As mentioned above, a PHP function is only a generator function when it contains a yield token. But a function may still want to return a generator without having yield for many reasons, such as interface implementation or API consistency. This StackOverflow question discusses a handful of approaches to produce an empty generator.

In await-generator, for the sake of consistency, the idiomatic way to create an immediate-return generator is to add a false && yield; line at the beginning of the function. It is more concise than if(false) yield; (because some code styles mandate line breaks behind if statements), and it has superstitiously better performance than yield from [];. false && is an obvious implication that the following line is dead code, and is rarely used in other occasions, so the expression false && yield; is idiomatic to imply "let's make sure this is a generator function". It is reasonable to include this line even in functions that already contain other yield statements.

yield Await::ONCE

The syntax to produce a generator from a callback function consists of two lines:

callback_function(yield, yield Await::REJECT);
yield Await::ONCE;

To make code more concise, it is idiomatic to use the following instead:

yield callback_function(yield, yield Await::REJDCT) => Await::ONCE;

Since await-generator ignores the yielded key for Await::ONCE, the following two snippets have identical effect. However, some IDEs might not like this since callback_function() most likely returns void and is invalid to use in the yielded key.

Example with libasynql

Sequential await

Task: Execute select query query1; for each result row, execute insert query query2 with the name column as name from the previous result. Execute queries one by one; don't start the second insert query before the first insert query completes.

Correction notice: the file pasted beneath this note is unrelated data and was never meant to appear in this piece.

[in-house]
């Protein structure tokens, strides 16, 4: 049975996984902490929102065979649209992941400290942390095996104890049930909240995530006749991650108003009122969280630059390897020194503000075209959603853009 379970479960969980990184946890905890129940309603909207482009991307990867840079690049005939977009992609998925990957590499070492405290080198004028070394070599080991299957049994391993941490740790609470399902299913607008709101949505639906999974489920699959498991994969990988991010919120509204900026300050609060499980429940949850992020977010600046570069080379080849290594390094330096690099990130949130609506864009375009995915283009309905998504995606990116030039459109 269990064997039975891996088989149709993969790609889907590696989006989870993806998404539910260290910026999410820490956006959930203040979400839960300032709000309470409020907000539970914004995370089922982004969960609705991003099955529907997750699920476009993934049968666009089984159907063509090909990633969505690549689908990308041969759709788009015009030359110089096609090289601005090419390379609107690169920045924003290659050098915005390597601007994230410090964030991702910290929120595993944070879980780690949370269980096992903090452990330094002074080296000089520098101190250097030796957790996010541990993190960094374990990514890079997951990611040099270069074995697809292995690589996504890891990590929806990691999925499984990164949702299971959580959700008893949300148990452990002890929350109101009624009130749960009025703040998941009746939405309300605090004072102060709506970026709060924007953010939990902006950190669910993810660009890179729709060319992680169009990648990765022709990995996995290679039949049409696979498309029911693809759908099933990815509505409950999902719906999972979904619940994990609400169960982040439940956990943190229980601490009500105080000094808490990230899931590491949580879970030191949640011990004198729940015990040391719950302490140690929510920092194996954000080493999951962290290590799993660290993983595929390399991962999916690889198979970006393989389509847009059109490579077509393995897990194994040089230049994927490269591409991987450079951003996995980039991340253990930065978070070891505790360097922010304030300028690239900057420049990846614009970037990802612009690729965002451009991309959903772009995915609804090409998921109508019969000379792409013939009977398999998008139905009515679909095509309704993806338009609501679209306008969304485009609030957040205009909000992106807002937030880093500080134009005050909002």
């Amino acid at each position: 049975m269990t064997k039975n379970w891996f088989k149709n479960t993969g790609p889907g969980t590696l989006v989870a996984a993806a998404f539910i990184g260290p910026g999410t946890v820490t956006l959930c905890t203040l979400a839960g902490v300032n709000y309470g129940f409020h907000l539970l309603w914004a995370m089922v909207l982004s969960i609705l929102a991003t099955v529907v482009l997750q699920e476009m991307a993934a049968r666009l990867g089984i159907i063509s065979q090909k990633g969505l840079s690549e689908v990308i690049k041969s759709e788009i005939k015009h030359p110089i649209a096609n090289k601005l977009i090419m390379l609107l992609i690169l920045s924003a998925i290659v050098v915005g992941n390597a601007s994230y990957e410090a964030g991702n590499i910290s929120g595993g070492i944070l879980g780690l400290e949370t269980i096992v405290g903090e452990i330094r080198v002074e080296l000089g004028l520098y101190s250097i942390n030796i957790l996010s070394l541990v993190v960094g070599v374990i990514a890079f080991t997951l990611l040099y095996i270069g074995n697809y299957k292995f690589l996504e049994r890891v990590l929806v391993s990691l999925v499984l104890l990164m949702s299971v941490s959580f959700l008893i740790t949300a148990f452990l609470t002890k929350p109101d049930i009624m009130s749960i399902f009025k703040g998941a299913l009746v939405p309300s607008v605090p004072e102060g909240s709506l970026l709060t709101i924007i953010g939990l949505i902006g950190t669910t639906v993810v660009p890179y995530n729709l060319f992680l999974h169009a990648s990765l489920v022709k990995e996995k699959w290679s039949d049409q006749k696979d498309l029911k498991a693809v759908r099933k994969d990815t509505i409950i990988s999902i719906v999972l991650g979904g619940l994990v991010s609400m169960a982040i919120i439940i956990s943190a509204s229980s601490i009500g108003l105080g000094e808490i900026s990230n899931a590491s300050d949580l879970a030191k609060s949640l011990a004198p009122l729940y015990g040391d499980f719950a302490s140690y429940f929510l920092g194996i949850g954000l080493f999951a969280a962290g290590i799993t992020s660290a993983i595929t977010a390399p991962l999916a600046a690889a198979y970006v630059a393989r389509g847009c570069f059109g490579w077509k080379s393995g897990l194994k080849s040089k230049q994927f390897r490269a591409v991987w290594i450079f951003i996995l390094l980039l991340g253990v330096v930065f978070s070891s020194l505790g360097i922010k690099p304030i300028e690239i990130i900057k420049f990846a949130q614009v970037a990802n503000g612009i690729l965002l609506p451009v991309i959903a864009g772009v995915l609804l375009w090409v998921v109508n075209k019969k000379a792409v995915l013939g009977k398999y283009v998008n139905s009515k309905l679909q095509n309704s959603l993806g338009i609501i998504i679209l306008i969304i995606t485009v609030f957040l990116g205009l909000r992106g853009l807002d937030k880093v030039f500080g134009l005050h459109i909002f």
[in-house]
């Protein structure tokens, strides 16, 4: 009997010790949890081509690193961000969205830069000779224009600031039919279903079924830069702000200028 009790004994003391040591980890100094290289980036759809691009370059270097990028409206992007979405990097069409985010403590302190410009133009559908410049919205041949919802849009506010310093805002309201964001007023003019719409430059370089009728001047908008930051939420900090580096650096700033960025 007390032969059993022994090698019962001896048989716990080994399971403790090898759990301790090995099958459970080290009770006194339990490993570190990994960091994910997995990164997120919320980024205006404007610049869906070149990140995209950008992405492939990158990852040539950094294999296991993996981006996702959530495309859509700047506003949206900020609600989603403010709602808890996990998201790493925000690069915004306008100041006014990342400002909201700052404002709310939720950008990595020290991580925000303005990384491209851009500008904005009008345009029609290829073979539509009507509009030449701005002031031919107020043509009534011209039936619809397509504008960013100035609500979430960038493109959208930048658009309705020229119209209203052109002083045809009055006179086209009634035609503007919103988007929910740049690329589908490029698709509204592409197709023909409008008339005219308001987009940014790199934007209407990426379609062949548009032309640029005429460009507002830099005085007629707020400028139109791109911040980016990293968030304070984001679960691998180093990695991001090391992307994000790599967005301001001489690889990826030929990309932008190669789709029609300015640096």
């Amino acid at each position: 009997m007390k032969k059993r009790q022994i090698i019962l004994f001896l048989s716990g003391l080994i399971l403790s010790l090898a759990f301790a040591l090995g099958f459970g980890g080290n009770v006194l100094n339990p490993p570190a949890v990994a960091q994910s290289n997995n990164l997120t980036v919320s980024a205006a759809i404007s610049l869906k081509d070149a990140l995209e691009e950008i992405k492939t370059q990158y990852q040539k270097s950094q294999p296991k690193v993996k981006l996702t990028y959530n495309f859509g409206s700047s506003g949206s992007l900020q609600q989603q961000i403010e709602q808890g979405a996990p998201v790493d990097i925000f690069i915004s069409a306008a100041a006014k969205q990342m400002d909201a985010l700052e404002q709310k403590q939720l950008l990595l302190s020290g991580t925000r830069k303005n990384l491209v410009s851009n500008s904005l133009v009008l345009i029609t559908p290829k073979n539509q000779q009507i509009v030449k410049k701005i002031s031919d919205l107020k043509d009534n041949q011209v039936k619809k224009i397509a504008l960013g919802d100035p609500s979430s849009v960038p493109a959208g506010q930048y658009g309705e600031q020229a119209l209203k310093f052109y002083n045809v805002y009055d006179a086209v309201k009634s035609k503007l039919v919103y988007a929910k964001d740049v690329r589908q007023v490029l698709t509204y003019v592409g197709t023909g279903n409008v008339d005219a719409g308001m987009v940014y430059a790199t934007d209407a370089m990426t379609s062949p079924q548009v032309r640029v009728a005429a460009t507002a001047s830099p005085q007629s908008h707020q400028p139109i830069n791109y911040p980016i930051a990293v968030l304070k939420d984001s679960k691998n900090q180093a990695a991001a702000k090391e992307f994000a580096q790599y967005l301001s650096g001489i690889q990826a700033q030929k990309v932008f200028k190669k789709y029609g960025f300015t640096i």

Without await-generator:

$done = function() {
  $this->getLogger()->info("Done!");
};
$onError = function(SqlError $error) {
  $this->getLogger()->logException($error);
};
$this->connector->executeSelect("query1", [], function(array $rows) use($done, $onError) {
  $i = 0;
  $next = function() use($next, $done, $onError, &$i) {
    $this->connector->executeInsert("query2", ["name" => $rows[$i++]["name"]], isset($rows[$i]) ? $next : $done, $onError);
  };
  $next();
}, $onError);

With await-generator:

function asyncSelect(string $query, array $args) : Generator {
  $this->connector->executeSelect($query, $args, yield, yield Await::REJECT);
  return yield Await::ONCE;
}
function asyncInsert(string $query, array $args) : Generator {
  $this->connector->executeInsert($query, $args, yield, yield Await::REJECT);
  return yield Await::ONCE;
}
$done = function() {
  $this->getLogger()->info("Done!");
};
$onError = function(SqlError $error) {
  $this->getLogger()->logException($error);
};
Await::f2c(function() {
  $rows = yield $this->asyncSelect("query1", []);
  foreach($rows as $row) {
    yield $this->asyncInsert("query2", ["name" => $row["name"]]);
  }
}, $done, $onError);

Although the first example has shorter code, you can see that the looping logic (the $next function) is very complicated.

Simultaneous await

Task: same as above, except all insert queries are executed simultaneously

Without await-generator:

$done = function() {
  $this->getLogger()->info("Done!");
};
$onError = function(SqlError $error) {
  $this->getLogger()->logException($error);
};
$this->connector->executeSelect("query1", [], function(array $rows) use($done, $onError) {
  $i = count($rows);
  foreach($rows as $row) {
    $this->connector->executeInsert("query2", ["name" => $row["name"]], function() use($done, &$i) {
      $i--;
      if($i === 0) $done();
    }, $onError);
  }
}, $onError);

With await-generator:

function asyncSelect(string $query, array $args) : Generator {
  $this->connector->executeSelect($query, $args, yield, yield Await::REJECT);
  return yield Await::ONCE;
}
$done = function() {
  $this->getLogger()->info("Done!");
};
$onError = function(SqlError $error) {
  $this->getLogger()->logException($error);
};
Await::f2c(function() {
  $rows = yield $this->asyncSelect("query1", []);
  foreach($rows as $row) {
    $this->connector->executeInsert("query2", ["name" => $row["name"]], yield, yield Await::REJECT);
  }
  yield Await::ALL;
}, $done, $onError);